SAN FRANCISCO -- Pablo Sandoval says he's lucky. His manager says it's the result of hard work. Either way, they both want to see his surge at the plate continue.
"Everything is going right," said Sandoval, who is hitting .363 in 21 games since he was called up from Double-A Connecticut on Aug. 14. "Things here are going almost too easy. But it's hard when you have to concentrate on so many things."
Giants manager Bruce Bochy inserted six rookies into the starting lineup and liked what he saw from them, especially Sandoval.
"From game one he's played well," Bochy said of the catcher. "You can see the confidence in this kid. He plays with a lot of enthusiasm. He's fun to watch. He's got a lot of life to him and a lot of life in his bat."
San Francisco rapped out nine hits in its big fourth inning and took advantage of two errors to push across its most runs in a frame since it scored 10 in the second inning against the Houston Astros on Sept. 23, 2003. It also was the most runs in an inning for the Giants at their new ballpark, which opened in 2000.
It started with an error on right-hander Jeff Karstens, and included an injury to All-Star center fielder Nate McLouth as the first eight Giants reached base. Emmanuel Burriss and Nate Schierholtz had two hits apiece in the inning, and Randy Winn and Burriss each scored twice.
"That was a lot of fun," Burriss said. "We needed that. We want to end the season with a bang. Even if we don't come close to the playoffs we want to show the contenders they need to take us seriously."
Sandoval had the big blow, hitting a three-run double into center field that knocked McLouth out of the game. McLouth dived for a sinking liner, but the ball bounced and ricocheted off him into left field.
"I wanted to put the ball in play and get a run in," Sandoval said. "I was fortunate to hit it hard in the gap. I felt bad for him. He's a player."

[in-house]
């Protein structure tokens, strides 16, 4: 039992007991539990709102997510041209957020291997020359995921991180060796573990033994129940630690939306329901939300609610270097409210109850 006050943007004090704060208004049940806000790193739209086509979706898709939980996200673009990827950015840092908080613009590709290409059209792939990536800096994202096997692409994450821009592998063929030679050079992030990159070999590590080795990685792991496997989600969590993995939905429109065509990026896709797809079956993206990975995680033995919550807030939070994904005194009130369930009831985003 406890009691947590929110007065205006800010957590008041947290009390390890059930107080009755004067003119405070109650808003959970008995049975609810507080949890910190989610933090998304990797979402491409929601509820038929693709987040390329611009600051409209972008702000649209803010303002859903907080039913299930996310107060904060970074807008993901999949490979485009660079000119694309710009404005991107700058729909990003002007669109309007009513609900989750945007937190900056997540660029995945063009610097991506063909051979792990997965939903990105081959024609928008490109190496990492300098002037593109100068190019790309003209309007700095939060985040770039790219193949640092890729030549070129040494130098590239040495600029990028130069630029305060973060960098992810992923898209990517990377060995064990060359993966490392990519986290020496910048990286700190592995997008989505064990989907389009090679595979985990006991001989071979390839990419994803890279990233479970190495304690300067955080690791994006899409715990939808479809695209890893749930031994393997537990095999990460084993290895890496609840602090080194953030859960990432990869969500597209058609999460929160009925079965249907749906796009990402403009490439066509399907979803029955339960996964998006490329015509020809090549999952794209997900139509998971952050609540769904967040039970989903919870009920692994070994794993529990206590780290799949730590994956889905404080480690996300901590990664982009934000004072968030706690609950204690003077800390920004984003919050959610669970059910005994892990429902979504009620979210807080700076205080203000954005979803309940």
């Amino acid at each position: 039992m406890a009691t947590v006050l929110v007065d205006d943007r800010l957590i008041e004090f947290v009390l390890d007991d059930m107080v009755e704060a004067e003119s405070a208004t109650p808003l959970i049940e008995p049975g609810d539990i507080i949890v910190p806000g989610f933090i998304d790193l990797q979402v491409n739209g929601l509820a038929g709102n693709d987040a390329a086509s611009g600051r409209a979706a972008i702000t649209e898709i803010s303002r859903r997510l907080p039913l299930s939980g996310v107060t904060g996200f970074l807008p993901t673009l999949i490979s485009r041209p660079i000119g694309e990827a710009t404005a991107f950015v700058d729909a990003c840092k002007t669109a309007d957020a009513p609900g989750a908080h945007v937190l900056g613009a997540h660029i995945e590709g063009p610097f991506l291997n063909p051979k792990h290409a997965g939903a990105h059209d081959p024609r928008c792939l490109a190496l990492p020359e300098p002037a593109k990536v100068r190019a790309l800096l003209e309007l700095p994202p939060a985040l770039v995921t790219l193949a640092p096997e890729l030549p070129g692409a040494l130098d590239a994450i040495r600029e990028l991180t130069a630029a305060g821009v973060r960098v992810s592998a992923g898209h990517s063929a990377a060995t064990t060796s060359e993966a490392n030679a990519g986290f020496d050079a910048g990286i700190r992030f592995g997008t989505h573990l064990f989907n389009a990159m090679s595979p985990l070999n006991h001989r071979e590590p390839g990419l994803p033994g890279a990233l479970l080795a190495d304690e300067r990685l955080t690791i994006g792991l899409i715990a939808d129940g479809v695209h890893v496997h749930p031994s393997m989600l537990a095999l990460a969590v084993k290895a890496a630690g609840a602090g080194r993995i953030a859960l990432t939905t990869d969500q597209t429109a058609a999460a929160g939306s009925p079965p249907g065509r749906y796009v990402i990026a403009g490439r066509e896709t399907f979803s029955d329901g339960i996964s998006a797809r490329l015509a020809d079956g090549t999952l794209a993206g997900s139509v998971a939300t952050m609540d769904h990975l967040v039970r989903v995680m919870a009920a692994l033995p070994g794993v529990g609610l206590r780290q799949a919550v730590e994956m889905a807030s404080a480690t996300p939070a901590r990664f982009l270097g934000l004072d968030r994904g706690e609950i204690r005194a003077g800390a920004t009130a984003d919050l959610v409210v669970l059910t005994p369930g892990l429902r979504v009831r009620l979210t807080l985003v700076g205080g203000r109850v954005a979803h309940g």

McLouth left with a cut above his left eyebrow that required six stitches, and was replaced by Nyjer Morgan.
"I was actually lucky I was wearing sunglasses," said McLouth, the stitches visible above his swollen eye. "The ball kind of glanced off them first."
McLouth also required treatment from a Pirates trainer after he was hit by a pitch in the third. He stole second, becoming the seventh player in Pittsburgh history to record 20 stolen bases and 20 home runs in a single season.
Jason Michaels drove in two runs for the Pirates, who matched the Philadelphia Phillies' 1933-1948 major league record for consecutive losing seasons.
"Nobody is happy with the record," manager John Russell said. "Nobody is happy with losing. We're putting in a lot of work and we're making progress. It's just not equating to wins right now."
Karstens (2-5) had his 18-inning road scoreless streak come to an emphatic end as he lost his fifth straight decision. He pitched three-plus innings, and was charged with five earned runs and six hits.
Jonathan Sanchez lasted three innings for the Giants. He threw 78 pitches, giving up three runs, two earned, and five hits.
"I threw a lot of pitches and it was the right thing to take me out," Sanchez said. "They're just trying to save my arm."
Osiris Matos (1-2) allowed two runs in the fourth, but earned his first major league victory.
- Giants RHP Keiichi Yabu recorded his first career walk (and later scored his first run) in his third career plate appearance.
- The Pirates have scored 14 runs in 8 1/3 career innings against Sanchez.
- Giants pitchers hit four batters, their most since hitting four in a game against the Astros on July 16, 1997.
- Pirates INF Freddy Sanchez is hitting .363 (53-for-146) since the All-Star break.
- The last Giants rookie to drive in five in a game was Damon Minor on July 2, 2002, at Colorado.